Kuwait, which hosted the last round of direct talks between the warring Yemeni factions two years ago, was particularly helpful, according to one of the UN sources.

On Sunday Swedish Foreign Minister Margot Wallström was in Kuwait for talks. Deputy Kuwaiti Foreign Minister Khaled Al-Garallah said his country is doing everything it can to support the peace talks and argued that a settlement of the conflict in Yemen is a prerequisite for regional stability, and that any future dispensation should include room for friendly relations with Iran on the condition of non-interference by Tehran in internal Arab affairs.

On Monday the Iranian Foreign Ministry announced it would support the talks to be held by Sweden. Positive statements also came out of Riyadh and Abu Dhabi.

UN and Arab diplomats agree that the time is now propitious to push for a settlement of the conflict. In the words of one: “The Iranians possibly feel that this is the time to move forward because they can see that pressure is being applied by the West on Riyadh to act promptly to bring an end to the war which is why they decided to support the talks.”

 “The Houthis feel weakened by this debilitating war,” said a UN source. “They do not want to alienate their own constituency because of the deteriorating humanitarian situation.”

A Cairo-based Western diplomat echoed the words of other regional and Western diplomats in recent weeks by stressing that the US and the EU are pushing Riyadh and Abu Dhabi to end the war quickly in the face of growing international outrage at the images of famine and disease coming out of devastated Yemen.

On Tuesday, as Griffiths and the Houthis were making their way to Stockholm, Sweden was preparing to receive the delegation from the Hadi regime.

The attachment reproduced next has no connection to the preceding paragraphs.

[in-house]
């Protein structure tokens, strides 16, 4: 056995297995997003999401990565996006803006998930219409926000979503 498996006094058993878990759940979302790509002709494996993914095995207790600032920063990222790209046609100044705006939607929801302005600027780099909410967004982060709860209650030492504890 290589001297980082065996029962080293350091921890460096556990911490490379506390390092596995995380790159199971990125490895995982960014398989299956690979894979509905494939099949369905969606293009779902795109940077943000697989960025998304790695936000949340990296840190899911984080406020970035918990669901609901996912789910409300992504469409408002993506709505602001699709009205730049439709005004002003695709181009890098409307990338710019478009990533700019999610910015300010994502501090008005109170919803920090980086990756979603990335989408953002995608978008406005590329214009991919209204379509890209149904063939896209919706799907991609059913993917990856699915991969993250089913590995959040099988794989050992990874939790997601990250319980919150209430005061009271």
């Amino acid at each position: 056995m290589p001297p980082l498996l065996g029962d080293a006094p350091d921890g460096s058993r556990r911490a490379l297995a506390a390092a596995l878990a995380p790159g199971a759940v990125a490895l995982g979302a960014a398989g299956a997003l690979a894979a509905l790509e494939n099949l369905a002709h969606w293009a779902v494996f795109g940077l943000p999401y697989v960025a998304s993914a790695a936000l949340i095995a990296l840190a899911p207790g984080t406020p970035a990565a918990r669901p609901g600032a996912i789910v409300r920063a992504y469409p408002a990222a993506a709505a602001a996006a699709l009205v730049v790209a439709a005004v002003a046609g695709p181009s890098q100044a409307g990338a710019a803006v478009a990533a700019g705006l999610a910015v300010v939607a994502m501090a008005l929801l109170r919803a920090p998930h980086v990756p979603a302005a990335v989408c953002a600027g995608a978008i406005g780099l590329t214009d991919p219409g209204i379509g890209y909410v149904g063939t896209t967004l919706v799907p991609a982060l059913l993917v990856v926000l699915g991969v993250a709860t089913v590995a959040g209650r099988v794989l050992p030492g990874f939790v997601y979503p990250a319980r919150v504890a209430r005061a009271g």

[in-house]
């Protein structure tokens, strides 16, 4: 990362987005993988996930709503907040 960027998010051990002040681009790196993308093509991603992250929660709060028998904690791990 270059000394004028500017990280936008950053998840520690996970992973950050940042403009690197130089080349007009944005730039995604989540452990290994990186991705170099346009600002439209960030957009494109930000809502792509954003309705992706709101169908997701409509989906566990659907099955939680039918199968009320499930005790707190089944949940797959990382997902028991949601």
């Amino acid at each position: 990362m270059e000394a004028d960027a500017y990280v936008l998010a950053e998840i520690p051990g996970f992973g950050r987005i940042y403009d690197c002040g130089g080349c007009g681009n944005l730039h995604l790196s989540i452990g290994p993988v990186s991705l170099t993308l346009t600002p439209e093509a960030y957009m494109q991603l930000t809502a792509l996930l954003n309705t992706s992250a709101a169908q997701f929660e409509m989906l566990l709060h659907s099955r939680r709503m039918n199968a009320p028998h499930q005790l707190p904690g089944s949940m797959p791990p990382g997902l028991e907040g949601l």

A Swedish diplomat said that while his country would do everything it could to facilitate the talks, “they are essentially the call of Griffiths and the UN.”

Sweden is prepared to host the delegations for a week, give or take a couple of days, the Swedish diplomat said.

“A little under a week or a little over a week — we cannot tell yet; so much depends on how quickly the talks will start,” said a UN source.

An agreement between the two Yemeni sides on the ultimate objective of the talks has yet to be reached. The Hadi regime is hoping for a political settlement under which the Houthis recognise its “legitimacy” while the Houthis are more focused on easing humanitarian conditions.

According to a UN source the top three issues for the Swedish talks — “or at least this first round of talks since nobody is expecting a peace deal to be produced in a week or so” — are: to solve problems at the Central Bank of Yemen which have exacerbated the financial challenges facing the impoverished country; to clear the path for the security and political measures necessary to re-open Sanaa airport; and to secure the frail de-escalation at the port of Hodaidah secured in the last couple of weeks.

The UN believes success in these three areas will represent a significant confidence-building measure that could lead to improvements in the humanitarian situation and at the same time pave the way towards a political framework that can be pursued beyond the current meeting, though the UN source warns “there are no clear indications of how things will go.”

Regional diplomats are no less sceptical. They agree that the future of the talks depends on two things: Riyadh’s realisation that the world will no longer tolerate an open-ended humanitarian disaster in Yemen, and Tehran understanding that international pressure on Riyadh to end the war will stop short of pushing Saudi Arabia to accept a strong Iranian influence in Yemen.